Apart from these handicaps, there was among the reporters themselves a general prejudice against verbatim reporting. This was based on the idea that shorthand writers are incompetent to report a good speech, because ‘they attend to words without entering into the thoughts of the speaker.’ At the same time it was held that the reporter taking down a speech in long-hand was obliged to ‘clothe the idea in his own phraseology’ and to endeavour to ‘make the style as correct and elegant as possible.’ As it has been tersely put, he ‘gave eloquence to the stammerer and concentration to the diffuse’.

This type of reporting, however, required that ‘the reporter must thoroughly understand the subject discussed, and be qualified to follow the reasoning ... of the speaker.’ Ricardo’s matter did not easily lend itself to writing-up by reporters, and as he says in a letter to Trower, ‘It is a great disadvantage to me that the reporters not understanding the subject cannot readily follow me—they often represent me as uttering perfect nonsense.’

The Parliamentary Debates, printed by, and ‘published under the superintendence of’ T. C. Hansard, was also a private concern, and while it had by this time gained a definite ascendancy, short-lived rivals still appeared from time to time. Hansard had no reporters of his own, and his publication was compiled by collation of various newspaper reports or from copies supplied by the speakers or published by them in pamphlet form. By advertisements in the press and in his own publication he invited the ‘communication’ of speeches for his work.

Hansard however was far from being a complete record: some speeches and even whole debates were not reported in it at all, even though they had appeared in the newspapers. Omissions were no doubt in many cases caused by the inadequacy of newspaper reports and the difficulty of securing better ones, but in others they were probably due merely to the need to limit the size of the volumes.

Two or three volumes of Hansard were devoted to each session, and these appeared after considerable delay: thus the volume containing the debates of the first three months of 1821 was not advertised as ‘ready for delivery’ until nearly a year later; and it was announced that the volume covering the following period, up to the close of the session on 11 July 1821, would be published in October 1822.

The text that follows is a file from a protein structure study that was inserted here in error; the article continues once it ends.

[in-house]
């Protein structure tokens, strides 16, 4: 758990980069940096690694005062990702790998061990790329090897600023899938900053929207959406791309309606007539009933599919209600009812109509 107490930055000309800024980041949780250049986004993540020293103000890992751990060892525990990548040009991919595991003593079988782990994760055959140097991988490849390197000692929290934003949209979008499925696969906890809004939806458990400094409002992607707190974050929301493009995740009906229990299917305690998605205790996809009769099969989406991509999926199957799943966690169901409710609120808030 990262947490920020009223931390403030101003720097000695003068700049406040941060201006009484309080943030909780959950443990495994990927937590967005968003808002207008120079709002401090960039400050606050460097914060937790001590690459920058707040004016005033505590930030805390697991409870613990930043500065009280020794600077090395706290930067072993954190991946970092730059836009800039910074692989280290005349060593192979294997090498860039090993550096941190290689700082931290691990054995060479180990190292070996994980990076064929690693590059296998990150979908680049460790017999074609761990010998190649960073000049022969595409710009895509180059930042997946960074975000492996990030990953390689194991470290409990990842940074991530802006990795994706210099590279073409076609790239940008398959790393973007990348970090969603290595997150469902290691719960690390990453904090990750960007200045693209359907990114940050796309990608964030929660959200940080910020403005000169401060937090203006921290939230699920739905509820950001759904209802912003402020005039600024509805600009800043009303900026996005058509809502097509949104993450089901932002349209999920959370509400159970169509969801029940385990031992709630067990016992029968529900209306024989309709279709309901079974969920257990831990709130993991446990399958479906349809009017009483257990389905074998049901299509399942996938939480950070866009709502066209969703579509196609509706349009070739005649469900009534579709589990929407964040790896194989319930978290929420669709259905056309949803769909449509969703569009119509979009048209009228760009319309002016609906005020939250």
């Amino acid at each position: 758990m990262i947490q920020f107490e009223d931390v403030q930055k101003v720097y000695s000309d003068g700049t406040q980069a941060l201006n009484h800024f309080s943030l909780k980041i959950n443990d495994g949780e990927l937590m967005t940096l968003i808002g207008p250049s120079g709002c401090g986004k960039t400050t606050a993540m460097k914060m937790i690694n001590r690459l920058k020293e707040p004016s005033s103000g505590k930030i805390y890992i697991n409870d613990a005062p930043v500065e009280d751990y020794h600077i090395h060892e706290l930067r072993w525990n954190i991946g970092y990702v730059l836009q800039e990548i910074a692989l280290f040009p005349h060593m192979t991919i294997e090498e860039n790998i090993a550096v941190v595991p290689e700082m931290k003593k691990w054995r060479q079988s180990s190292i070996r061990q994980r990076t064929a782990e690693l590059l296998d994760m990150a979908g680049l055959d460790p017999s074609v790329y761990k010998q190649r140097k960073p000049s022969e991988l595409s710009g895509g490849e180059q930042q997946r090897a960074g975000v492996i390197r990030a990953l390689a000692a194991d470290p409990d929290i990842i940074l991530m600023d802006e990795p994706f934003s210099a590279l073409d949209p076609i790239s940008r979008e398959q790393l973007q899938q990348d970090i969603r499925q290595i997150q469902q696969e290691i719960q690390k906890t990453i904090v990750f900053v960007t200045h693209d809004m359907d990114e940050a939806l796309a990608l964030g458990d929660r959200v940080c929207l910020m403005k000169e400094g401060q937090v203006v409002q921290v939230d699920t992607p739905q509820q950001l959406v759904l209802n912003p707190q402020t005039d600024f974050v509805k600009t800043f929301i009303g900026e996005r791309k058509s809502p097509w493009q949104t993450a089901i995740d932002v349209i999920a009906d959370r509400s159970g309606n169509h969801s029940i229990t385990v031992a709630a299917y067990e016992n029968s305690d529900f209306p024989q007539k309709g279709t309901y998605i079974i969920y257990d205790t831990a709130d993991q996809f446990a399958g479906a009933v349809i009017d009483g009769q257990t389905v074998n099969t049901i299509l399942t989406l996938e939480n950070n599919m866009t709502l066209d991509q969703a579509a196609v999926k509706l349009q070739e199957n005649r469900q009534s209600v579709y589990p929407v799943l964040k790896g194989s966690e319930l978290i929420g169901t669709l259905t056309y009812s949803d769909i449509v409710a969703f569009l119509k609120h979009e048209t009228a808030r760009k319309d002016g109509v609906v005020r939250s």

The editor of the Parliamentary Debates since its foundation in 1803 was John Wright. The method by which he proceeded in his work can be seen from a letter which he wrote to Ricardo to obtain a report of his speech of 11 June 1823:


112 Regent Street. August 20. 1823.


As I am very desirous that a correct report of your Speech on Mr Western’s motion should be preserved in The Parliamentary Debates I beg leave to say that I shall be very glad if you could find leisure to furnish me with such report in the course of ten days. I enclose the Newspaper reports which you will find very scanty— so much so, that I think it would be less trouble to write out the whole, than to attempt to correct what is printed. I shall be glad to be favoured with a line on the subject, and am, Sir,

Your faithful humble Sert.

J. Wright

David Ricardo Esq.

Ricardo complied with this request, as appears from the note attached to the speech in Hansard (see below, p. 309).

The way in which Ricardo on a similar occasion used the newspaper cuttings which were sent to him is graphically shown by the facsimile of the original report, which he prepared for Hansard, of his famous speech of 24 May 1819 on the Resumption of Cash Payments (below, facing p. 332).

So much care in securing a full record from the speakers was apparently used by Wright only for major speeches, and the quality of the rendering in their case is markedly superior to that of the lesser ones. In other cases he probably contented himself with making a compilation from the newspaper reports.

Thus, from the picture that we have of parliamentary reporting at that time, it seems clear that we cannot read Ricardo’s speeches with the same confidence in their authenticity as we can his writings, or even his evidence.

There is, however, one speech of which we are now able to read Ricardo’s own report, undoubtedly written within a day after the debate; that is the speech on Mr Western’s Motion of 10 July1822. The original transcript, hitherto unpublished, was found in the Mill-Ricardo papers and is given in the present volume instead of Hansard’s version, of which it is four times as extensive. This report, having been written by Ricardo himself so soon after delivering it, has an authority unequalled by any others, even by those of which we know, or can guess from their quality, that they were revised by him, since this revision would normally be carried out months later, owing to the delays in the preparation of Hansard. One can therefore take the report of the speech of 10 July 1822 as a standard by which to judge the quality of the others.

I wonder if Ricardo, as he was revising these reports, was heard to utter "Why oh Why Can't We Have a Better press Corps?"

    Posted by on Sunday, July 6, 2008 at 07:20 PM in Economics, Technology, Unemployment | Permalink  TrackBack (0)  Comments (2)